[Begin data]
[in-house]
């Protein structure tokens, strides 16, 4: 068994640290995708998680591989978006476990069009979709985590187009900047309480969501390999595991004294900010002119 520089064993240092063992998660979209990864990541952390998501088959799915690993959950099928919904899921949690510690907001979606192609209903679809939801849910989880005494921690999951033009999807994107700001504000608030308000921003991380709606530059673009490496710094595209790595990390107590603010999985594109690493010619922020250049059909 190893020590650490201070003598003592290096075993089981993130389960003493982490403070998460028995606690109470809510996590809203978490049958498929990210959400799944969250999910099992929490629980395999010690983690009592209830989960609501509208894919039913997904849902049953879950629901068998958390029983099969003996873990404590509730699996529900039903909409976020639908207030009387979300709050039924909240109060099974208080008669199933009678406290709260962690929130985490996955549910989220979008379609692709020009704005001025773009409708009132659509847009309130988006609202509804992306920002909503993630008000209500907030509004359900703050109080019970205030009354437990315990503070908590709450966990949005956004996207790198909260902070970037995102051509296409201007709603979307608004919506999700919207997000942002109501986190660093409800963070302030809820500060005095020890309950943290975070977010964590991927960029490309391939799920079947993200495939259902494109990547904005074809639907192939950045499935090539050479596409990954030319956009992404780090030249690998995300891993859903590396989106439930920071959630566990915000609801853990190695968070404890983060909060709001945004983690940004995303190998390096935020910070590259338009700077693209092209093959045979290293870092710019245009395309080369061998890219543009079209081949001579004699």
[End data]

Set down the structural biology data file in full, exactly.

[in-house]
């Protein structure tokens, strides 16, 4: 068994640290995708998680591989978006476990069009979709985590187009900047309480969501390999595991004294900010002119 520089064993240092063992998660979209990864990541952390998501088959799915690993959950099928919904899921949690510690907001979606192609209903679809939801849910989880005494921690999951033009999807994107700001504000608030308000921003991380709606530059673009490496710094595209790595990390107590603010999985594109690493010619922020250049059909 190893020590650490201070003598003592290096075993089981993130389960003493982490403070998460028995606690109470809510996590809203978490049958498929990210959400799944969250999910099992929490629980395999010690983690009592209830989960609501509208894919039913997904849902049953879950629901068998958390029983099969003996873990404590509730699996529900039903909409976020639908207030009387979300709050039924909240109060099974208080008669199933009678406290709260962690929130985490996955549910989220979008379609692709020009704005001025773009409708009132659509847009309130988006609202509804992306920002909503993630008000209500907030509004359900703050109080019970205030009354437990315990503070908590709450966990949005956004996207790198909260902070970037995102051509296409201007709603979307608004919506999700919207997000942002109501986190660093409800963070302030809820500060005095020890309950943290975070977010964590991927960029490309391939799920079947993200495939259902494109990547904005074809639907192939950045499935090539050479596409990954030319956009992404780090030249690998995300891993859903590396989106439930920071959630566990915000609801853990190695968070404890983060909060709001945004983690940004995303190998390096935020910070590259338009700077693209092209093959045979290293870092710019245009395309080369061998890219543009079209081949001579004699």